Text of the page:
Water treatment 
Trickling filters have been used to filter water for various end uses for almost two centuries. Biological treatment has been used in Europe to filter surface water for drinking purposes since the early 1900s and is now receiving more interest worldwide. Biological treatment methods are also common in wastewater treatment, aquaculture and greywater recycling as a way to minimize water replacement while increasing water quality.
For drinking water, biological water treatment involves the use of naturally occurring micro-organisms in the surface water to improve water quality. Under optimum conditions, including relatively low turbidity and high oxygen content, the organisms break down material in the water and thus improve water quality. Slow sand filters or carbon filters are used to provide a place on which these micro-organisms grow. These biological treatment systems effectively reduce water-borne diseases, dissolved organic carbon, turbidity and colour in surface water, improving overall water quality.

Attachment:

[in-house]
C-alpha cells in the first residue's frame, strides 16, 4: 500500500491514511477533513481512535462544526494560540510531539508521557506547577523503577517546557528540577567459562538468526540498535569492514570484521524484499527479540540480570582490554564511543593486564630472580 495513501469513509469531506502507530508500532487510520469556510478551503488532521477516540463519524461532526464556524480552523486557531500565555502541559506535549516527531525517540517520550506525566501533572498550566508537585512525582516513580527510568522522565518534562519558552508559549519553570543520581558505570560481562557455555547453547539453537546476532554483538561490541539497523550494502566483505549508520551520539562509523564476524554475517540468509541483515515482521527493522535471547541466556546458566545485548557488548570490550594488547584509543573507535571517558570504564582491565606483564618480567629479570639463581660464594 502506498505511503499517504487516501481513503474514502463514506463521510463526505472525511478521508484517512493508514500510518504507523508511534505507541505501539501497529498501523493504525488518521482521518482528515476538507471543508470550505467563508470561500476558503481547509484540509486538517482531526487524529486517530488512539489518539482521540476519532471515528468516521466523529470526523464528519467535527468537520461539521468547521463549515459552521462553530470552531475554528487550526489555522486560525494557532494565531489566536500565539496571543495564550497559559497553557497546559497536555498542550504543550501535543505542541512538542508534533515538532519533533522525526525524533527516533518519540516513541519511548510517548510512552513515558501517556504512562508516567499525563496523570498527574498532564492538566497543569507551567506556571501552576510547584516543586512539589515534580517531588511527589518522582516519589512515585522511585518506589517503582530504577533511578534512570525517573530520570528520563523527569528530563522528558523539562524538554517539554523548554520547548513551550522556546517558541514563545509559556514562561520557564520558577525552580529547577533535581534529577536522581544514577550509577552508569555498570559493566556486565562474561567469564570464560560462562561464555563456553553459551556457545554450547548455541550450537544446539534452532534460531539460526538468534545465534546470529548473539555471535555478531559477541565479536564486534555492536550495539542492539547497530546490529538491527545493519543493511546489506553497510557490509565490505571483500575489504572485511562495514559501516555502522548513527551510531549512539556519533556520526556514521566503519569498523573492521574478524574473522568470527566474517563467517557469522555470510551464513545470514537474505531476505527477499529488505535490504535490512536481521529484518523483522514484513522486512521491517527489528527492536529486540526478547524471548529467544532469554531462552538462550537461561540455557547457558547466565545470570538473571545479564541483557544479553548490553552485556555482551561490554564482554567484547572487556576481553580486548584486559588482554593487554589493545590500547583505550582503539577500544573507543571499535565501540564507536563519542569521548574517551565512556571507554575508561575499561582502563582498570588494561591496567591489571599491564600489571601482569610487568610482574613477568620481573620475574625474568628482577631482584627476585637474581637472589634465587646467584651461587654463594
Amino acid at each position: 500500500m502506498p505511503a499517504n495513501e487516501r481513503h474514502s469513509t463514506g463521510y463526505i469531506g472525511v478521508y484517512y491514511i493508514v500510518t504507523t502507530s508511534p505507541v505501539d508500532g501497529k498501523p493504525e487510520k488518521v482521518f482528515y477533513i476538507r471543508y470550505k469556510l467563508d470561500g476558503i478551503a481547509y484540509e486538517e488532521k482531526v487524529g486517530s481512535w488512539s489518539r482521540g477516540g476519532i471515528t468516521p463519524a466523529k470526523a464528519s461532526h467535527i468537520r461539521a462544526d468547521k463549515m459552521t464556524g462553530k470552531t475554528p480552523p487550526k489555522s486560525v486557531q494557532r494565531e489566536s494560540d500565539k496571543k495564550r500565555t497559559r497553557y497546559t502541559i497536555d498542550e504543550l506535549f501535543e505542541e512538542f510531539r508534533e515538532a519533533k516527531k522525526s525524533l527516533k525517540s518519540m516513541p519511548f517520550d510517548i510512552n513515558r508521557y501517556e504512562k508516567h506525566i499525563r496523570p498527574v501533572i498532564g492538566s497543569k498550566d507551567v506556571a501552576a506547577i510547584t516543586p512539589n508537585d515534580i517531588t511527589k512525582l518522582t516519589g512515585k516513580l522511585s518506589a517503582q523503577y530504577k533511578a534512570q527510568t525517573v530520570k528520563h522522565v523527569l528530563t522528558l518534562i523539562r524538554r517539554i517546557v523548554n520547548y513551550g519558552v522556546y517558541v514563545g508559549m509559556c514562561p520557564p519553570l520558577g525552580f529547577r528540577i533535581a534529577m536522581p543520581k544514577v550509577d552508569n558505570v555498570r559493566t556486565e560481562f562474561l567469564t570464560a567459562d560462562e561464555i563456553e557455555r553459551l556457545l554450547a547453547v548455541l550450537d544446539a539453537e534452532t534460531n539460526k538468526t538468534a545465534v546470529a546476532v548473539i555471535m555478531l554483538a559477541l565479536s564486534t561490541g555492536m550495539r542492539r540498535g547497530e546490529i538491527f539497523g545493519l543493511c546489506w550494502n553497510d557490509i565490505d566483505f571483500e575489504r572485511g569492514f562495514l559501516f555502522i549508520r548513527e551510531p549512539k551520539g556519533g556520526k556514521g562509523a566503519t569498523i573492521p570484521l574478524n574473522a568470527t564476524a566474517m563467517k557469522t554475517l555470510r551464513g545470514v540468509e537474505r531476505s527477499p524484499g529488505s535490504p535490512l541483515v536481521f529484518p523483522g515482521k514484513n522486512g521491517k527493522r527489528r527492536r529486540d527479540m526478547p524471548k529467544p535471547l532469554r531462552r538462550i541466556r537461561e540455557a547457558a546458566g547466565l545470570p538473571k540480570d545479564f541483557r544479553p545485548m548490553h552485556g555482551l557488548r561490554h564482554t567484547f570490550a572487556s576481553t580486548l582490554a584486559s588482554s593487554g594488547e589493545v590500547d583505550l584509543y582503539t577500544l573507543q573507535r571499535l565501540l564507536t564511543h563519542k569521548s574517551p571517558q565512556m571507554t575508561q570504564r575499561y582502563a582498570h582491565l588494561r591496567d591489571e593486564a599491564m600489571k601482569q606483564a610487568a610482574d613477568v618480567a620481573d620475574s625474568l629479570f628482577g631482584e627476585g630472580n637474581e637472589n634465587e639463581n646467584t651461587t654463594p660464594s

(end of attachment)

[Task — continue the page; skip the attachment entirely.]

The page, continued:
Use in aquaculture 
The use of biofilters are commonly used on closed aquaculture systems, such as recirculating aquaculture systems (RAS). Many designs are used, with different benefits and drawbacks, however the function is the same: reducing water exchanges by converting ammonia to nitrate. Ammonia (NH4+ and NH3) originates from the brachial excretion from the gills of aquatic animals and from the decomposition of organic matter. As ammonia-N is highly toxic, this is converted to a less toxic form of nitrite (by Nitrosomonas sp.) and then to an even less toxic form of nitrate (by Nitrobacter sp.). This "nitrification" process requires oxygen (aerobic conditions), without which the biofilter can crash. Furthermore, as this nitrification cycle produces H+, the pH can decrease which necessitates the use of buffers such as lime.
See also 
- Joseph S. Devinny, Marc A. Deshusses and Todd S. Webster (1999). Biofiltration for Air Pollution Control. Lewis Publishers. ISBN 1-56670-289-5.
- Lynch, Keriann (2008-10-26). "'Bug farm' a breath of fresh air". Spokesman Review.
- Beychok, Milton R. (1967). Aqueous Wastes from Petroleum and Petrochemical Plants (1st Edition ed.). John Wiley & Sons Ltd. LCCN 67019834.
- Bioswales and strips for storm runoff - California Dept. of Transportation (CalTrans)